Life after apartheid in Soweto

SUN JOURNAL

Legacy: South Africa's racism stunted the black township, but it retains an astonishing vitality, even some optimism.

November 30, 1999|By Gilbert A. Lewthwaite | Gilbert A. Lewthwaite,SUN FOREIGN STAFF

JOHANNESBURG, South Africa -- For more than half a century, Soweto has been this country's best-known black township, but strangely little has been known about it.

This, perhaps, is not surprising, given its history. Its location, 10 miles from this commercial capital, was intended to keep its resident blacks out of sight and out of mind of the ruling whites.

Soweto gained its notoriety as the crucible of the anti-apartheid struggle -- a place where black consciousness, imported from the United States, was nurtured and political violence fanned.

Although it has been a symbol of the deprivations of half a century of racial discrimination, it has also been the seedbed of black urban culture, fashion and music. Yet it has always remained very much a world unto itself.

Now a group of sociologists at Johannesburg's University of Witwatersrand have published the first full-scale survey of Soweto -- an acronym for South West Township -- its people, its problems and its pulse.

The survey, based on interviews with 3,000 families, was conducted in 1997, but the analysis of the results -- "Change and Continuity: A survey of Soweto in the late 1990s" -- was published only this month.

What emerges is a vibrant but still troubled and disparate society, ranging from the impoverished shack-dweller without water or electricity to the middle-class professional in a smart, suburban home.

The survey portrays a community still struggling to cope with the legacy of apartheid, which divided even the township into ethnic zones, reflecting language differences and tribal affiliations. Five years after black-majority rule came to this country, Soweto still suffers from the lack of services, education, health care and economic investment visited on it by the racist state.

But not all is gloom and doom. The middle class, which represents 15.4 per cent of Soweto's million people, is slowly expanding as residents try to build their own futures right where they are.

Eight out of 10 residents say they do not plan to leave the township, with more than half of those questioned planning to retire there, and two out of three ready to recommend it to outsiders looking for a home.

Soweto was started as a so-called coolie location in 1905. By the time apartheid was introduced in 1948, it was a well established community. In an effort to slow its development in the 1960s, the apartheid government switched funding from public housing to mainly single-sex hostels, accommodation for the black workers needed for Johannesburg's white-run industry.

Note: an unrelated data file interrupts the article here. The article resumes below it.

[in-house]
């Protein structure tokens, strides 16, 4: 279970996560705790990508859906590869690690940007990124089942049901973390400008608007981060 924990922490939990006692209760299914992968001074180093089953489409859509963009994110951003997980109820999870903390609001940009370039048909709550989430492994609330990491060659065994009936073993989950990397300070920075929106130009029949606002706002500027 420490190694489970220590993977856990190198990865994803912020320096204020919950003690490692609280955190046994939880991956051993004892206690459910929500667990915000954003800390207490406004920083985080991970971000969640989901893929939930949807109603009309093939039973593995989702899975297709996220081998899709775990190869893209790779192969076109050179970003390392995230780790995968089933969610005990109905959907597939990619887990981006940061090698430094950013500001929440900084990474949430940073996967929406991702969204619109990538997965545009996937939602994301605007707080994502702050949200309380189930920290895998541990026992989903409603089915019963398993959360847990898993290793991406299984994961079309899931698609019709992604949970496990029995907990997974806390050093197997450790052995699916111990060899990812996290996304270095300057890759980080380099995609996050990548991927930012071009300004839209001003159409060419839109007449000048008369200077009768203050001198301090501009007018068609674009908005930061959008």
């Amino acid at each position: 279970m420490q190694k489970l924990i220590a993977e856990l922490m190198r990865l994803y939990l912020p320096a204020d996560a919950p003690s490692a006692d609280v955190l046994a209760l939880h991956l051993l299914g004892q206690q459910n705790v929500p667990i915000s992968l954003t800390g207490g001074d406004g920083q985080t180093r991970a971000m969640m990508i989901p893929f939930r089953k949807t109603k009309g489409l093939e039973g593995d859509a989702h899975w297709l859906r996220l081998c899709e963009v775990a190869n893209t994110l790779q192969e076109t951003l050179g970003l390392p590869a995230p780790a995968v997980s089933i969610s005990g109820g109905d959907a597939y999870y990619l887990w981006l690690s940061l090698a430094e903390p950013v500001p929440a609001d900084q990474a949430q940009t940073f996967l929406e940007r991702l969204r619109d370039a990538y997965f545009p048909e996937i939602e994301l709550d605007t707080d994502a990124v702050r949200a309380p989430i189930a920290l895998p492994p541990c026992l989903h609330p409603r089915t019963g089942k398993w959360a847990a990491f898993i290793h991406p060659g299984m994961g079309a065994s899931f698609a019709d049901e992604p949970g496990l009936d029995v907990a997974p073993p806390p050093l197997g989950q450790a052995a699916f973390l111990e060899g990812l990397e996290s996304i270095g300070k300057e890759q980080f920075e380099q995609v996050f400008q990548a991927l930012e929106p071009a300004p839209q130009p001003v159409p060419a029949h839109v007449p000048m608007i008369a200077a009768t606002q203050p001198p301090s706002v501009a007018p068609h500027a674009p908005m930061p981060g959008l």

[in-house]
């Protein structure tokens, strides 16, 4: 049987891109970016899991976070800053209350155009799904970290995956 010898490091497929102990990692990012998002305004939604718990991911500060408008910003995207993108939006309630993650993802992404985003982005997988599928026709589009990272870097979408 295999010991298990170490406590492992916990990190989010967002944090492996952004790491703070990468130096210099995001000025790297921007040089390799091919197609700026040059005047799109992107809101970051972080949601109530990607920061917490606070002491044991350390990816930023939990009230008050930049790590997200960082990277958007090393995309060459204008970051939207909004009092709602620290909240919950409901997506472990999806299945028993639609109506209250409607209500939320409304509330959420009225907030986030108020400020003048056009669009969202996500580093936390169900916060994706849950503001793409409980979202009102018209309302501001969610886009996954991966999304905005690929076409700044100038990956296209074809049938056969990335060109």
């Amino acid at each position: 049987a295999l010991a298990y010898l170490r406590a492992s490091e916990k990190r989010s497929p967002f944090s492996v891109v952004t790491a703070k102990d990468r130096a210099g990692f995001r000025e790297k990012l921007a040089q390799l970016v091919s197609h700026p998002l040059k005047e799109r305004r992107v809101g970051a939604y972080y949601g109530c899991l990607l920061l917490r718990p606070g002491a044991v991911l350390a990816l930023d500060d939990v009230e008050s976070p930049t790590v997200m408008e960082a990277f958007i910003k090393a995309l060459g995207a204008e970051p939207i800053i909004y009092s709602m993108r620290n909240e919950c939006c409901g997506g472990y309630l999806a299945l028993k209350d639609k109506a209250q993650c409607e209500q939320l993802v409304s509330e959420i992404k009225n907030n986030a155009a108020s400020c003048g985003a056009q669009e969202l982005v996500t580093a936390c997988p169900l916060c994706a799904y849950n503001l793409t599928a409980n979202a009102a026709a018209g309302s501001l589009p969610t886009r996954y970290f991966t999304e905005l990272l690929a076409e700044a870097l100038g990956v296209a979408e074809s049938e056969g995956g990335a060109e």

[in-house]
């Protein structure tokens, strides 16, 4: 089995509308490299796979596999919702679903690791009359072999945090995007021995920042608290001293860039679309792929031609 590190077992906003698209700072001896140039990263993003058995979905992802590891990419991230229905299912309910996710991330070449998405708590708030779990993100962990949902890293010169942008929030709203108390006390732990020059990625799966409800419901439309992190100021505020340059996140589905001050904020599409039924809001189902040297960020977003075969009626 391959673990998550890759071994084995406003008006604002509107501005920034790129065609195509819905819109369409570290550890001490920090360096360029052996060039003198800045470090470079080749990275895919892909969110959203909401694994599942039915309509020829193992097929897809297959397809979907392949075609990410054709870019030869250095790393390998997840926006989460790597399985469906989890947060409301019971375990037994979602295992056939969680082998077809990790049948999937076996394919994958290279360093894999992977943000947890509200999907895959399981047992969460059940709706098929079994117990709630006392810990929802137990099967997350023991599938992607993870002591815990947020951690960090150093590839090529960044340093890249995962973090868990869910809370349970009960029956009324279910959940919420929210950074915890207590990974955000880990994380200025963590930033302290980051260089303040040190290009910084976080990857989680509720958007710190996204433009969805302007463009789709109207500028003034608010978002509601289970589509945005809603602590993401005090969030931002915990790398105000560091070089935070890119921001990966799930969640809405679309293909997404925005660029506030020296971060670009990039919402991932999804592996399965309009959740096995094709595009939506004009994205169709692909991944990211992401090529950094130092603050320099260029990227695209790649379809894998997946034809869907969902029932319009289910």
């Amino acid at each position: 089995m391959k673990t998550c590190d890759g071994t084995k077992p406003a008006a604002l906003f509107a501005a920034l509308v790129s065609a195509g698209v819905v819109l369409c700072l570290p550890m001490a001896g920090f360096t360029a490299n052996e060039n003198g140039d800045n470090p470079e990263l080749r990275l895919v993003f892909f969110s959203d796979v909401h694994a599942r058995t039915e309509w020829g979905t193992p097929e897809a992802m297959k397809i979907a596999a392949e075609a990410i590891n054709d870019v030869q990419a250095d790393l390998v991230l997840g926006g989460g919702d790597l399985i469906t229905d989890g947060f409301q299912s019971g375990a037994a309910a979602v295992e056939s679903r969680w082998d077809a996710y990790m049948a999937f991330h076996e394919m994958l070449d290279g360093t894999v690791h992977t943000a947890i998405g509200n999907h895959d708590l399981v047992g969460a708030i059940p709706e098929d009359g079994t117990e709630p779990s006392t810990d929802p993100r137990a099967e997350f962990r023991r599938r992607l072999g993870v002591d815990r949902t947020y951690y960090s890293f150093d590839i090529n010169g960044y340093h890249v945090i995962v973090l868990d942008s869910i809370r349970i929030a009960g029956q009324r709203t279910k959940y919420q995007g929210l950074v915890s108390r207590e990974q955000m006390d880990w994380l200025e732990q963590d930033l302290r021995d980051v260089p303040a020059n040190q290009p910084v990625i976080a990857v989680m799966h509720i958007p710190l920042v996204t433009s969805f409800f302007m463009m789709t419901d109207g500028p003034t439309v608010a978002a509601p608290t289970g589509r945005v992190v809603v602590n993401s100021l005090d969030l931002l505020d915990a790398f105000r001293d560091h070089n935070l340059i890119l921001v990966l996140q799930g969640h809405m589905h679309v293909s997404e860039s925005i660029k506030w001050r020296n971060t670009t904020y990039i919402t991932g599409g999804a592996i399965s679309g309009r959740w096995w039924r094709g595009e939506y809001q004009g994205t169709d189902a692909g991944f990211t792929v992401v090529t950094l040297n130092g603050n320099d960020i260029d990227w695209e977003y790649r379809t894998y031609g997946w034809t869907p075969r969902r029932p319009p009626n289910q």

This produced a local housing phenomenon: the backyard hut. Many homeowners built single-room huts on their tiny plots and rented them to newcomers. The survey found just under half of Soweto's current housing stock consists of single rooms, either a backyard hut (home to 20 percent of the population) or a shack in a squatter camp (6 percent of the population).

Significantly, when restrictions on the movement of blacks were relaxed in the 1980s -- again to serve the economic interests of whites -- annual per-capita spending on residential infrastructure in black areas like Soweto was just $60, compared with $550 in the white areas of Johannesburg.

Not surprisingly, the Witwatersrand survey found only half of all dwellings in Soweto had a separate kitchen, and only one in five had a separate bathroom. Two-thirds of households got their water from an outside tap, and while all households had access to a toilet, the facility was usually an outhouse.

The physical hardships of life in the township reflect economic reality: Only 40.5 percent of the working-age population was employed at the time of the survey, and in the 20-29 age group this dropped to what the survey calls a "catastrophic" 25.8 percent.

The "devastating" impact of the apartheid-era "Bantu" education system for blacks has left one in ten Sowetans without any formal education, and a quarter with schooling only to the age of 11.

But Soweto is still credited with being the most educated of the country's black townships, which sprawl around all major cities. One in 12 adults reported a post-high school education.

The survey found that lack of education was matched by lack of income. A third of Sowetan families lived on less than $166 a month, and almost two-thirds had a household income of less than $250, barely above the estimated subsistence level.

The poorest of the poor lived in the shantytowns and hostels. In public housing the average income rose to $290 a month, and in the private sector to $660 a month.

One surprising result of the survey was that one in five employed people works in Soweto, indicating that the township is developing its own economy and is no longer simply a dormitory for commuters to Johannesburg. But, at the time of the survey, the city center still provided one in three of Soweto's workers with jobs, mainly in the service and retail sectors.

Apartheid has also left its mark on the family structure.

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